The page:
A contestant in the Miss Great Grimsby leg of the national Miss England contest has spoken out about the hair loss she has grown up with that has been caused by Alopecia Areata.
Chloe Ashford-Smith first started losing her hair to the autoimmune disorder when she was still a baby, and she spent most of her childhood and teenage years trying to come to terms with the condition.
It has left her with large, hair-free patches on her head, and it has also caused Chloe’s eyebrows and eyelashes to fall out, suggesting that her Alopecia Areata has progressed to a more-extreme, related condition Alopecia Totalis. Whilst Aloepcia Areata causes patchy hair loss to the scalp, it only rarely affecst the eyebrows and lashes, though this is always the case with Alopecia Totalis which causes total hair loss from the head as scalp, facial hair, brows and eyelashes all fall out.
Despite bullying and abuse at school and a life very much affected by a condition over which she has no control, Chloe decided to step into the limelight for the recent Grimsby heat of the competition, and while she didn’t make it through to the next round, she has done wonders for fellow Alopecia Areata sufferers and also her own self-esteem.
In a strange twist of fate, the person who did win the Grimsby heat is local journalist Laura Gooderham, who also happened to be the one to write about her fellow competitor in the Grimsby Telegraph. In a long and moving article about Chloe’s struggles with Alopecia Areata, Laura reveals how the International Relations and Peace Studies graduate would wear caps, hats and bandanas to conceal her hair shedding throughout junior school, and that she actually had her first wig made when she was just six.
In the article, Chloe is quoted as saying: "Your appearance is concentrated on so much these days, so losing your hair is an even harder thing to deal with. It changes your appearance so much you feel like you've lost who you are. I'd wake up and see my pillow covered in hair.”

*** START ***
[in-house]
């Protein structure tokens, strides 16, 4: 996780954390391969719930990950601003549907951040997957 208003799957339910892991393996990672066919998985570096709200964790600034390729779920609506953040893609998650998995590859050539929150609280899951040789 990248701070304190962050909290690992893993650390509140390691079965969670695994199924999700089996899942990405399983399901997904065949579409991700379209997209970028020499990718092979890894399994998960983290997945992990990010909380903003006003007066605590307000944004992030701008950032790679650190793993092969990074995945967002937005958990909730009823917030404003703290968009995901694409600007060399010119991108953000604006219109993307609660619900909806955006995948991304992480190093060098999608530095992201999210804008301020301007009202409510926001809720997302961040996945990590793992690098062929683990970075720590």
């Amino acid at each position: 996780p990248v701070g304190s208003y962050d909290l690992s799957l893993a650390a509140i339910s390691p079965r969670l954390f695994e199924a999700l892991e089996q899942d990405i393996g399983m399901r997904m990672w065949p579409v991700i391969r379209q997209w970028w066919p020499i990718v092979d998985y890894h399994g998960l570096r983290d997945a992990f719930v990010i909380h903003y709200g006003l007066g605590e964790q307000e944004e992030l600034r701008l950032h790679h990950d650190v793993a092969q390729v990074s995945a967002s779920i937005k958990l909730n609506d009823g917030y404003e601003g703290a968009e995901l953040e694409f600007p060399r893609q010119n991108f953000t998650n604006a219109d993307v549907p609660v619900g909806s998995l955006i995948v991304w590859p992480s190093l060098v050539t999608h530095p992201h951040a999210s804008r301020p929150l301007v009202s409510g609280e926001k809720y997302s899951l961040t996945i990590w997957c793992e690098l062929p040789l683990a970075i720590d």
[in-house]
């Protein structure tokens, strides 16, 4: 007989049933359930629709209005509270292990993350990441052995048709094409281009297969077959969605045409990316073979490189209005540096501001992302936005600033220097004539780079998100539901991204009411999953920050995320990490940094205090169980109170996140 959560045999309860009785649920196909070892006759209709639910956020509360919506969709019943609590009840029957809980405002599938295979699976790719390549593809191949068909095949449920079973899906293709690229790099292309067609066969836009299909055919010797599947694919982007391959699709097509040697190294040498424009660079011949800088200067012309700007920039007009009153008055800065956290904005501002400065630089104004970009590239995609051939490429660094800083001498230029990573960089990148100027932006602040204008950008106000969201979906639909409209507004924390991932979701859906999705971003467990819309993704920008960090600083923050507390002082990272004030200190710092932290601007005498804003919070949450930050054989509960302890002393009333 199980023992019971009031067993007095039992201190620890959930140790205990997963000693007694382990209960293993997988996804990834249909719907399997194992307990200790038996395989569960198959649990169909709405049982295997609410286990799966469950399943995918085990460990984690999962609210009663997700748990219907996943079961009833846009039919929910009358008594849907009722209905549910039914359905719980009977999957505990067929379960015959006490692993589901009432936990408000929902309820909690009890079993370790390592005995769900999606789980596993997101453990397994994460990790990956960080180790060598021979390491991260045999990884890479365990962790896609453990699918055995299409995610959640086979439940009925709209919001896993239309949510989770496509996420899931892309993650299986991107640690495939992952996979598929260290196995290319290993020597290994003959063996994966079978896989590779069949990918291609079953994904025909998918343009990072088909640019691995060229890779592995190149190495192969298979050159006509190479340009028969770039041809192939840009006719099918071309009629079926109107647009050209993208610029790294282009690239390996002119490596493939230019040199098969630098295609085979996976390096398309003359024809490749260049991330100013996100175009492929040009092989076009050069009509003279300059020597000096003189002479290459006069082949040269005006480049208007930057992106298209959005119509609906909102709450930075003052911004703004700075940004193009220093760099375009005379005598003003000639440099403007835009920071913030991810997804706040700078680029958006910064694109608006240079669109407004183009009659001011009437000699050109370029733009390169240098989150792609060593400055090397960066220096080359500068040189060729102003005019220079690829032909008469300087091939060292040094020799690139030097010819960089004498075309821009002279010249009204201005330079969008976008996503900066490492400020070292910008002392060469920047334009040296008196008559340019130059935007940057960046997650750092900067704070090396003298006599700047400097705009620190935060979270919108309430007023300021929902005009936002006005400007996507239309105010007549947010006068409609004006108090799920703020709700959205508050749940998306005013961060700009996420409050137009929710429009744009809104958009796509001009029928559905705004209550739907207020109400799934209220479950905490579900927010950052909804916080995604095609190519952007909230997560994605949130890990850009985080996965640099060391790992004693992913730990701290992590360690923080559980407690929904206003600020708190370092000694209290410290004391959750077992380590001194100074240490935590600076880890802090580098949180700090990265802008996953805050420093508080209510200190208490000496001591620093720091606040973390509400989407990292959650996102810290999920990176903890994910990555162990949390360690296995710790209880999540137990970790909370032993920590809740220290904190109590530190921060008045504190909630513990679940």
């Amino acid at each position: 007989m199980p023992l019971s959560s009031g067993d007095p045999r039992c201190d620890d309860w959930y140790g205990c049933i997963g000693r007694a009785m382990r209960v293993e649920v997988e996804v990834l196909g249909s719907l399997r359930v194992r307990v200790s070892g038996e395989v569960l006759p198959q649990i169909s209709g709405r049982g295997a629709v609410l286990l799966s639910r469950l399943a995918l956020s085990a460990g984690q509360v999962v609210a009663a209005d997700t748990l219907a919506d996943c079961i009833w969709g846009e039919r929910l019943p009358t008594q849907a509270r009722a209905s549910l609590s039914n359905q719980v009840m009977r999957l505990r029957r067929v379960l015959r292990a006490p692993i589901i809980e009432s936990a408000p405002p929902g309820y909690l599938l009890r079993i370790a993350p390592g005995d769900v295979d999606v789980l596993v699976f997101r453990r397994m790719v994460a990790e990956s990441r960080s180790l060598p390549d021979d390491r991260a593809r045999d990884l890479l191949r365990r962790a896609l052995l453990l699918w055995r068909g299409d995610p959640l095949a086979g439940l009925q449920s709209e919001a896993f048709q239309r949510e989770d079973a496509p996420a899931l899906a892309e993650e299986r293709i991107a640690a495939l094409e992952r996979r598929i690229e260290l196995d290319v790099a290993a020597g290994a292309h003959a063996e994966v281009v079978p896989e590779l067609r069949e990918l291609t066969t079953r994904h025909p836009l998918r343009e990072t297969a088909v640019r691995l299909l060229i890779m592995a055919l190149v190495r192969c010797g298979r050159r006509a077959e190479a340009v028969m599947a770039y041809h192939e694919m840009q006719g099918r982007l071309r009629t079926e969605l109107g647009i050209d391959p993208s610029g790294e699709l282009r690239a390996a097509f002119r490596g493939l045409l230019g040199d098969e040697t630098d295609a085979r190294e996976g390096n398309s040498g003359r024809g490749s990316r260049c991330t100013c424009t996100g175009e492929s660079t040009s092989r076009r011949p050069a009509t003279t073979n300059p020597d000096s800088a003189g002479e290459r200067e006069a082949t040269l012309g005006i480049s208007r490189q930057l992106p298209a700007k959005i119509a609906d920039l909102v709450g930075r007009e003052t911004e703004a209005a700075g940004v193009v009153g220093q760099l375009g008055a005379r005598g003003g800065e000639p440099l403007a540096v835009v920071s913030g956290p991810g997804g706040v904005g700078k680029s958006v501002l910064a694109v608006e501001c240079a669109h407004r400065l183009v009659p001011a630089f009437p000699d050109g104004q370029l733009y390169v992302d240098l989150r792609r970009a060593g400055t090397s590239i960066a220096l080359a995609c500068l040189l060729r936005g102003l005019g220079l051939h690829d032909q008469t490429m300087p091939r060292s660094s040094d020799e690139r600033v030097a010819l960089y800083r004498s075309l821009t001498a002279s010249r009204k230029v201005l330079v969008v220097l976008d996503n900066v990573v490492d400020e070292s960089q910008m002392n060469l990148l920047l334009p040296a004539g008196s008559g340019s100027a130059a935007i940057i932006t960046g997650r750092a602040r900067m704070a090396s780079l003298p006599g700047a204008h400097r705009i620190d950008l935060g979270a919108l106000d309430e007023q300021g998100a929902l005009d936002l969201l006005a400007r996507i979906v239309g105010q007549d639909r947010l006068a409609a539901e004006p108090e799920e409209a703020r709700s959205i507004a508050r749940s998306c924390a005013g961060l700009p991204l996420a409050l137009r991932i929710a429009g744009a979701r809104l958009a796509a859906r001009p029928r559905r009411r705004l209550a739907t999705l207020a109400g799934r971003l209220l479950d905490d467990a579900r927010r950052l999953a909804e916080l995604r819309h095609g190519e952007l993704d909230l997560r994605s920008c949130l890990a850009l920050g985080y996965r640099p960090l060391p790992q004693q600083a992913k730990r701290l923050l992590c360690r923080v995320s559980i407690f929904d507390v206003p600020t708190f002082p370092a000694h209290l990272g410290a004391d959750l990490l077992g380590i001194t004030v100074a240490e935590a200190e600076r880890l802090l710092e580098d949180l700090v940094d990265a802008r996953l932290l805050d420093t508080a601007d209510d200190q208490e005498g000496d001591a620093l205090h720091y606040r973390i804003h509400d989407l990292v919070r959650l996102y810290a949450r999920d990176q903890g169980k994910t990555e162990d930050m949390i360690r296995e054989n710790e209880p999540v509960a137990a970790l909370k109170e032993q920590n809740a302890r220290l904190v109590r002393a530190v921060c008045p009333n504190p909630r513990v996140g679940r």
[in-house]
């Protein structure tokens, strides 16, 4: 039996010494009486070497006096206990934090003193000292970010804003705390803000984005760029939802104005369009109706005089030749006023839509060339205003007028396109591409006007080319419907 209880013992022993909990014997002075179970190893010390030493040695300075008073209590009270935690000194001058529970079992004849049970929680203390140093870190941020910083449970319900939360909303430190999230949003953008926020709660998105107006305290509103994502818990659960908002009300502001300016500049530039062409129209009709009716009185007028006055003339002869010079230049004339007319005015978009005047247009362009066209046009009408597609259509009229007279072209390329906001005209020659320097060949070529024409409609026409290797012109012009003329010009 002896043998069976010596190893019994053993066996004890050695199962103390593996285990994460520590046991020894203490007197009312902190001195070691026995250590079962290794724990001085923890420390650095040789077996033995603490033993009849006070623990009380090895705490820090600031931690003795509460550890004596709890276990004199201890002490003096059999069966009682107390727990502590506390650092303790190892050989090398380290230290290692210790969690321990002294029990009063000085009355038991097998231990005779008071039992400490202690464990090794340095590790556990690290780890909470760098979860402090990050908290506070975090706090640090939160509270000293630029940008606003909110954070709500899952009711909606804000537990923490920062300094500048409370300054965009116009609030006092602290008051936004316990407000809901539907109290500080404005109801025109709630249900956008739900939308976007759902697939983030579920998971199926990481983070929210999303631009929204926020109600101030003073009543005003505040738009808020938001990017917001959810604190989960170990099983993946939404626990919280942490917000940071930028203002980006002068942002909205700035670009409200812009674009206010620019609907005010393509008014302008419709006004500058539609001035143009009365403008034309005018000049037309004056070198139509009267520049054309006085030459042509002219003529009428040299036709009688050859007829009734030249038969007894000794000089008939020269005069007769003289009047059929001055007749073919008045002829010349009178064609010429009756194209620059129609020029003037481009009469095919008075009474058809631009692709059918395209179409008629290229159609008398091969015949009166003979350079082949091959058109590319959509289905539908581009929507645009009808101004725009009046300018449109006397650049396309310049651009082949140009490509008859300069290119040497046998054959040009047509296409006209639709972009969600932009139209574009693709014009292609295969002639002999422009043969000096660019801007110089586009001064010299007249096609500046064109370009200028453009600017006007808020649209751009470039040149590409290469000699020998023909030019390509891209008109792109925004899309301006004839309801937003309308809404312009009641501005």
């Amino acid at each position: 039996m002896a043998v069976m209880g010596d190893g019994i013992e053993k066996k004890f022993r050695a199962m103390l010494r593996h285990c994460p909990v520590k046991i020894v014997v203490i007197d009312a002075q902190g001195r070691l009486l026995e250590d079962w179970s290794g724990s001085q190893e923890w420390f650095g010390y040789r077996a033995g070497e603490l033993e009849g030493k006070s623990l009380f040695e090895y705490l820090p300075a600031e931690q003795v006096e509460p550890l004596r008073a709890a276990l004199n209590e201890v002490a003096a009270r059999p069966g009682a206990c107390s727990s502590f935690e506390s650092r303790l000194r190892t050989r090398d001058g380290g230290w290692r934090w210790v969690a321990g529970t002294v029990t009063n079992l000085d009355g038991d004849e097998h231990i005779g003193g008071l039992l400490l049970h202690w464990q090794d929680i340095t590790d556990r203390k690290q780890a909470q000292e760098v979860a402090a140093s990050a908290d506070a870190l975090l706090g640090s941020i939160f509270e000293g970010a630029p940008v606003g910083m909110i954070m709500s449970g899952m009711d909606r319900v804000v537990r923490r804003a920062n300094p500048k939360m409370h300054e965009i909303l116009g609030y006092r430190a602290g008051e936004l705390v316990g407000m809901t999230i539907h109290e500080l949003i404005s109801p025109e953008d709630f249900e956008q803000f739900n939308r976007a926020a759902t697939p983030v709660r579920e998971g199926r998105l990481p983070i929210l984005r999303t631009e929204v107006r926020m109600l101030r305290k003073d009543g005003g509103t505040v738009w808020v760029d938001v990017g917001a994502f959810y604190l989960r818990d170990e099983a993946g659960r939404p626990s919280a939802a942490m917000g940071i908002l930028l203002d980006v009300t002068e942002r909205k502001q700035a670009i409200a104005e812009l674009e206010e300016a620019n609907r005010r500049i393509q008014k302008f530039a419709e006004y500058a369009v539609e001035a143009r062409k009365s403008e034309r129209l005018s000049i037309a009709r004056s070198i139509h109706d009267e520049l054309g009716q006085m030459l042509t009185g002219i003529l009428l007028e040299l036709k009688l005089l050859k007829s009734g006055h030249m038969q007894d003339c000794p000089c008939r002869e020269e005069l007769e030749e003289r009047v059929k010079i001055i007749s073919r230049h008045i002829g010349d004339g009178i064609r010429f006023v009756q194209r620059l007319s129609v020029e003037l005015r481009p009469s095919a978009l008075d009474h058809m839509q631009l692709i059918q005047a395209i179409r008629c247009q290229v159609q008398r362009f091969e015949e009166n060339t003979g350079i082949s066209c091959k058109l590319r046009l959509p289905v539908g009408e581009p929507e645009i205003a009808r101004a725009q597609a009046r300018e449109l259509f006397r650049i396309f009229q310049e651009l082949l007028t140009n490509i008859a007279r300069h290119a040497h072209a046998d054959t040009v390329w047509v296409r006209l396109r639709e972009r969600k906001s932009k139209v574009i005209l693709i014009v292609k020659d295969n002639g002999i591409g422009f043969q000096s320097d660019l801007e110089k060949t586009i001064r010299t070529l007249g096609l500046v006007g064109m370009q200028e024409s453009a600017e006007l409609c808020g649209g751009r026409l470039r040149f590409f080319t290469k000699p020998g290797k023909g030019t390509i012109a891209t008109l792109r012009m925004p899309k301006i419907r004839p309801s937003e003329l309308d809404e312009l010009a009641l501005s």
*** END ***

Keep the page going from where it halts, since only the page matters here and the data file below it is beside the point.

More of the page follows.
Chloe says that one of the worst aspects of her Alopecia Areata is that it takes her such a long time to get ready before going out something which has led to accusations that she is vain. “I’ve been called fake and stuck up, and it hurts,” she says.
Belgravia hair loss specialists have found that customised Alopecia Areata treatment can often be successful when the condition causes patches to the scalp only. By combining high strength minoxidil medications with appropriate Hair Growth Boosters into custom treatment courses, it can produce results for many clients, some of whom are shown in our Success Stories gallery.
In cases of more severe autoimmune hair loss, such as Alopecia Totalis and Alopecia Universalis - which cause total baldness of the head, and head and body respectively - there are no truly effective treatments available at present. Those that are offered - such as steroid injections or topical immunotherapy - tend to have low success rates. Continues below...
For her part, Chloe says that when she was younger, she would go for twice-weekly visits to the local hospital to undergo UV light treatment try and get her hair to grow, an option that does in some cases see positive results after about 12 months of regular sessions.
Next, when her hair was “at its worst” a couple of years ago, she tried steroids which were injected into her scalp. These too can sometimes be effective, especially on small patches, but they come with multiple possible side-effects and Chloe found them painful.
In desperation, Chloe also tried reflexology and Indian head massage, as well as dosing up on extra vitamins. The problem, however, is that her hair loss comes and goes and she’s never quite sure which lifestyle changes and treatment options she is using that are having any effect.
"As I've got older, I've learnt to accept this is something I have and that it will be with me for life,” she tells the newspaper. “I honestly thought the best treatment for me was to just be happy in myself and stress-free. I found when I learnt to relax and forget about it, my hair would start to grow back.”
Given that another person with Alopecia Areata is in the running for Mr England, it would have been nice for Chloe to have made it through to the July finals, and she certainly wouldn’t have been the only person with the condition to have gone all the way in a major beauty event.
Kayla Martell, Miss Delaware 2010, began losing her hair to Alopecia Areata when she was 10, while 2016’s Miss California, whose name is Bree Morse, opted to talk about her own battle with Alopecia Areata during the speaking part of the competition.
The Belgravia Centre is a world-renowned group of a hair loss clinic in Central London, UK. If you are worried about hair loss you can arrange a free consultation with a hair loss expert or complete our Online Consultation from anywhere in the world for home-use treatment.
View our Hair Loss Success Stories, which includes the world's largest gallery of hair growth photos and demonstrates the level of success that so many of Belgravia's patients achieve.